Award-winning and bestselling author Antony Johnston introduces a major new techno-thriller series featuring an MI6 cyber-espionage specialist.
Brigitte Sharp is a brilliant but haunted young MI6 hacker who has been deskbound and in therapy for three years after her first field mission in Syria went disastrously wrong. Despite her boss's encouragement, Bridge isn’t ready to go back in the field.
But now one of her best friends has been murdered, and Bridge believes his death is connected to strange “ASCII art” posts appearing on the internet that carry encrypted hidden messages. On decoding the messages, she discovers evidence of a mole inside a top-secret Anglo-French military drone project—an enemy who may also be her friend’s killer. Her MI6 bosses force her back into the field, sending her undercover in France to find and expose the mole. But the truth behind the Exphoria code is worse than anyone imagined, and soon Bridge is on the run, desperate and alone, as a terrorist plot unfolds and threatens everything she has left to live for.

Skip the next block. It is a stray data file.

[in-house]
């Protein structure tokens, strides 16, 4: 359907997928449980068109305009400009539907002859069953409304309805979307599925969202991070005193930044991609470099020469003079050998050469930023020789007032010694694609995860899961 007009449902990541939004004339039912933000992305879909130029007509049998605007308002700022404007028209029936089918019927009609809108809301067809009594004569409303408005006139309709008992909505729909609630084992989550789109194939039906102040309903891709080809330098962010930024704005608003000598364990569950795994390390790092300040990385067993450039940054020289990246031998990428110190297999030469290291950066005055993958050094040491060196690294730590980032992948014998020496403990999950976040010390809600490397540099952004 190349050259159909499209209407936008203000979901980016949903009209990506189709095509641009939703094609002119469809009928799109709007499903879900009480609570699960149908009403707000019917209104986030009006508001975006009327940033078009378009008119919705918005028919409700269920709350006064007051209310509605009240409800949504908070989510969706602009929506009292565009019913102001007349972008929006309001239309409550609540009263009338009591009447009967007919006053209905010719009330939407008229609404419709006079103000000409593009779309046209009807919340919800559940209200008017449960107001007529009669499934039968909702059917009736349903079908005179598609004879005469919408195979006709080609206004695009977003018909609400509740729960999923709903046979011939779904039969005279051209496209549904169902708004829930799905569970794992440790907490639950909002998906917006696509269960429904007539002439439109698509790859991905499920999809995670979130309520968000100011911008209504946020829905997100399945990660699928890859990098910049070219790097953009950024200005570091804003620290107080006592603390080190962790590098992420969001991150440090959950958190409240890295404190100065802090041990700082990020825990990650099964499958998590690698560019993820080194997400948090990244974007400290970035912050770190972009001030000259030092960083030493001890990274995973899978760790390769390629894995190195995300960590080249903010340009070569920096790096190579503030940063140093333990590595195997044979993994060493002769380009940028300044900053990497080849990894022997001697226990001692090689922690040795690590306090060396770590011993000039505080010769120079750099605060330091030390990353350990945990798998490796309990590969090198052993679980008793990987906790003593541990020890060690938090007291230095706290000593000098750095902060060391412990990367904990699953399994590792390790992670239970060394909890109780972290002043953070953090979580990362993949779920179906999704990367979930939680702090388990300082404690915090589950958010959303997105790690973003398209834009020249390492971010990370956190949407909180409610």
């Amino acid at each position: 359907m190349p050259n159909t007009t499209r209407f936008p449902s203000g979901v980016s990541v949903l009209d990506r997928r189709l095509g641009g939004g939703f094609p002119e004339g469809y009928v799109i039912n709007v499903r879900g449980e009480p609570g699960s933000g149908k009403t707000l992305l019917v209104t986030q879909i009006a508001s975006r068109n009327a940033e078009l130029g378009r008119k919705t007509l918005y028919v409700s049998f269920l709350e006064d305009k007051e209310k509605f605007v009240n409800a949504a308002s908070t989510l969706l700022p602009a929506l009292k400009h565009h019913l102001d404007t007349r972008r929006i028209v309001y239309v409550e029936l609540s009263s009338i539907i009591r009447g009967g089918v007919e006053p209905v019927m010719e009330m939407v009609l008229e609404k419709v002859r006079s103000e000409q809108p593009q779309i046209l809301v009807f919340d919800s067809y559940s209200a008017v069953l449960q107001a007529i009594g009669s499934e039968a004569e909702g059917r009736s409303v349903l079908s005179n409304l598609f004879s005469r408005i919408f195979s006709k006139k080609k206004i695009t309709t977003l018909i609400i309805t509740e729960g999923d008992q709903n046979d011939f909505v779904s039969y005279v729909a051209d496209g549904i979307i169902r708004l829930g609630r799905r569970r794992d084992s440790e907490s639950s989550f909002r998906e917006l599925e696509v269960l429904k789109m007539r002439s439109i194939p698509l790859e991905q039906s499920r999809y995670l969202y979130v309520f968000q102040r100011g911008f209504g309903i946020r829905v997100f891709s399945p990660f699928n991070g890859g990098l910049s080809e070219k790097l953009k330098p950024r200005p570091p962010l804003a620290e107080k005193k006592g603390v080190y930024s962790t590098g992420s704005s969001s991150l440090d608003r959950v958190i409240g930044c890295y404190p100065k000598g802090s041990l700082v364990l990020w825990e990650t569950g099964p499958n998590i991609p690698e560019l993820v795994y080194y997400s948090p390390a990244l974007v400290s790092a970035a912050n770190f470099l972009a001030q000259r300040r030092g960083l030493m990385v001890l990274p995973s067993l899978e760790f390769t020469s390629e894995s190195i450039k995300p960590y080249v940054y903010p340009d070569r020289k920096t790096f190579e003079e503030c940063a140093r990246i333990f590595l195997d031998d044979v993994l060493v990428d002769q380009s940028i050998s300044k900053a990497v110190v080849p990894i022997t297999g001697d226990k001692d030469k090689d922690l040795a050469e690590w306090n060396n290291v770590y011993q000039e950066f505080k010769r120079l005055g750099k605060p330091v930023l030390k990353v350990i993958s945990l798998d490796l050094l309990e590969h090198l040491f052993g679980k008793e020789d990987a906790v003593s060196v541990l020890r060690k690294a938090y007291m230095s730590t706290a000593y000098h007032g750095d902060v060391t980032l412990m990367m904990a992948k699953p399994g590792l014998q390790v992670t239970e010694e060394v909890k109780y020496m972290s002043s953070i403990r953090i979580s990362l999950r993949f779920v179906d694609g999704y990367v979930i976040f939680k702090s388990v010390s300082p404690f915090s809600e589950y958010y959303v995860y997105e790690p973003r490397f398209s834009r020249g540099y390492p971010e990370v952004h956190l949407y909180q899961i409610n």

Drawing on cutting edge technology and modern global threats, Brigitte Sharp is a highly credible female spy in a truly original and contemporary story.
MI6 cyber-analyst Brigitte Sharp, the heroine of this intriguing if flawed series launch from comics author Johnston (The Coldest City), was a teenage hacker who avoided prison by going to work for the British government in the Cyber Threat Analytics unit. She has been a field agent, but lost that status in an incident that still haunts her. Sharp's boss in London wants her back in the field, but she balks, until she feels compelled to investigate the suspicious death of Tenebrae_Z, a friend and fellow hacker. She determines that Tenebrae_Z's death might have security implications. Later, she looks into a suspected breach of a secret project in France, where a mole appears to be stealing secrets. Sharp turns out to be quite resourceful, physically and mentally, and thrilling action scenes keep the pages turning, but readers should be prepared for too much exposition and paint-by-numbers characterizations. Johnston's obvious talent suggests he can do better in the sequel.